indianz.com your internet resource indianz.com on facebook indianz.com on twitter indianz.com on Google+ indianz.com on soundcloud
phone: 202 630 8439
Fredericks Peebles & Morgan LLP
Advertise on Indianz.Com
Home > News > Headlines

printer friendly version
Report notes 'crisis' facing urban Indian youth
Thursday, December 4, 2003

Children in the county with the largest urban Indian population in the U.S. face a "crisis" of poverty, education and housing, according to a study released this week.

Using three decades of census data, the University of California at Los Angeles formed a comprehensive look at socio-economic status of American Indian and Alaska Native children in Los Angeles County. Researchers found that one in four live below the poverty line, few live in two-parent households, many face educational barriers and few have access to childcare.

"As home to the largest urbanized American Indian population, this region should be on the forefront of developing and implementing policies and programs that address the challenges of American Indians," the Los Angeles County American Indian Children's Council (AICC) said on Monday.

The report follows a 2000 study, also undertaken by UCLA, that examined Native youth in the county. Data showed that Native families are eight times more likely to live in the poorest neighborhoods than non-Hispanic whites.

About 111,000 Native Americans make their home in the county, according to the 2000 U.S. Census, and their numbers are rising. In the past decade, the Indian population saw a more than 40 percent increase.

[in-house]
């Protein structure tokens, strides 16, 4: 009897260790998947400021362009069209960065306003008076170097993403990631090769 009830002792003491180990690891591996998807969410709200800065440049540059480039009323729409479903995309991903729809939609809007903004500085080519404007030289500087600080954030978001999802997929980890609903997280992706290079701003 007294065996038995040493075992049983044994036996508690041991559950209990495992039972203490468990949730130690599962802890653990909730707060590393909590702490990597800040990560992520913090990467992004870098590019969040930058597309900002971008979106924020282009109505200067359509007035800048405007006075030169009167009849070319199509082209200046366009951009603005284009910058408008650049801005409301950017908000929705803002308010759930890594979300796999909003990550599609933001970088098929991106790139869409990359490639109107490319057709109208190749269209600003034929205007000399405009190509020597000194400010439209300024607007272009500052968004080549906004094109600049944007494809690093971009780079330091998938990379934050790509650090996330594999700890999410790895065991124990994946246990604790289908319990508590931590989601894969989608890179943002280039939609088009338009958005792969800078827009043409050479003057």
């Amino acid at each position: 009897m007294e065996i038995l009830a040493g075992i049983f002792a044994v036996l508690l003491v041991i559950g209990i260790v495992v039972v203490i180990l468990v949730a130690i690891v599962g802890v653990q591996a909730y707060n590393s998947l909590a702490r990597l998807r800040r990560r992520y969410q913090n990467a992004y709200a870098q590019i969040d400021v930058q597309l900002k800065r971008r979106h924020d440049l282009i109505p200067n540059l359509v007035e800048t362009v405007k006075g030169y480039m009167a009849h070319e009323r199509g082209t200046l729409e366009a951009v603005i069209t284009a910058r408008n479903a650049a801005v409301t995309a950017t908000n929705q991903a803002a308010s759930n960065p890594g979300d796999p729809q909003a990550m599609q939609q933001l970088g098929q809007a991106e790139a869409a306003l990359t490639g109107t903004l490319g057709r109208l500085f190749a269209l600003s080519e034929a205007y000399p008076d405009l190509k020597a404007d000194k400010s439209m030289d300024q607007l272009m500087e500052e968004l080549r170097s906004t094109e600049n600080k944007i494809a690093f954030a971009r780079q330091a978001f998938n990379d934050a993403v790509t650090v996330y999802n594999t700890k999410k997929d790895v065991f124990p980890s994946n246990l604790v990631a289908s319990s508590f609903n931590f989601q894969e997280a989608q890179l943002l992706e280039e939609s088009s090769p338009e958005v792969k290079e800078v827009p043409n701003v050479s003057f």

At 28 years, the median age of this population is very young. Combined with the growing population, the UCLA report said these factors contribute to a pressing need to provide adequate services to Native youth.

With a median household income of $36,000, Native families are some of the poorest in the county. More than 5,000 Indian families lived at or below the national poverty line, based on census data from 1999. This was nearly 25 percent of all Indian families in the county, the report noted.

Indian families face other challenges, the report noted. About 45 percent were headed by a single parent. More than half of these homes were headed by a Native woman.

Native "children are also more likely to live in crowded housing with fewer basic amenities," the report adds. "These results are not surprising given their overall lower economic status."

As Native youth get older, they are less likely to enter college or some type of post-secondary institution. The four-year dropout rate at public schools was 13 percent. Only about half of Native students graduated with their class, according to data from 2000.

According to the UCLA researchers, childcare for Indians is virtually non-existent in the county. With large numbers of Indian children below the age of 3 and a large number of households headed by single mothers, the report says the need far outweighs the available services.